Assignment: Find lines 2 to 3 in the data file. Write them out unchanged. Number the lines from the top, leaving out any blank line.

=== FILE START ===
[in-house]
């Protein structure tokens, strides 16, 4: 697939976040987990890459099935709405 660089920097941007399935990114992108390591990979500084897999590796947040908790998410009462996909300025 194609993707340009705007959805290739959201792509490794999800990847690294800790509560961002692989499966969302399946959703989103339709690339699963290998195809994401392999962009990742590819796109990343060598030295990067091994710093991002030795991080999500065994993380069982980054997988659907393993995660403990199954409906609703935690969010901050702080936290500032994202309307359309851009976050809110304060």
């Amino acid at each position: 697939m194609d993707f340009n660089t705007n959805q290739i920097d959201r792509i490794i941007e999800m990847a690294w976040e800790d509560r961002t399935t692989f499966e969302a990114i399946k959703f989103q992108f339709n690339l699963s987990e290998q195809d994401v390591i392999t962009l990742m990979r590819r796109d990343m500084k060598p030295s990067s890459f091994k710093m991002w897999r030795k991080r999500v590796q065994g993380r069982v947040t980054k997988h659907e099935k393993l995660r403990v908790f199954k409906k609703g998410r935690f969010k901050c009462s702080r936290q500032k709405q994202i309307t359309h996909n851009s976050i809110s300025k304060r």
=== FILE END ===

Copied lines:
């Protein structure tokens, strides 16, 4: 697939976040987990890459099935709405 660089920097941007399935990114992108390591990979500084897999590796947040908790998410009462996909300025 194609993707340009705007959805290739959201792509490794999800990847690294800790509560961002692989499966969302399946959703989103339709690339699963290998195809994401392999962009990742590819796109990343060598030295990067091994710093991002030795991080999500065994993380069982980054997988659907393993995660403990199954409906609703935690969010901050702080936290500032994202309307359309851009976050809110304060």
């Amino acid at each position: 697939m194609d993707f340009n660089t705007n959805q290739i920097d959201r792509i490794i941007e999800m990847a690294w976040e800790d509560r961002t399935t692989f499966e969302a990114i399946k959703f989103q992108f339709n690339l699963s987990e290998q195809d994401v390591i392999t962009l990742m990979r590819r796109d990343m500084k060598p030295s990067s890459f091994k710093m991002w897999r030795k991080r999500v590796q065994g993380r069982v947040t980054k997988h659907e099935k393993l995660r403990v908790f199954k409906k609703g998410r935690f969010k901050c009462s702080r936290q500032k709405q994202i309307t359309h996909n851009s976050i809110s300025k304060r």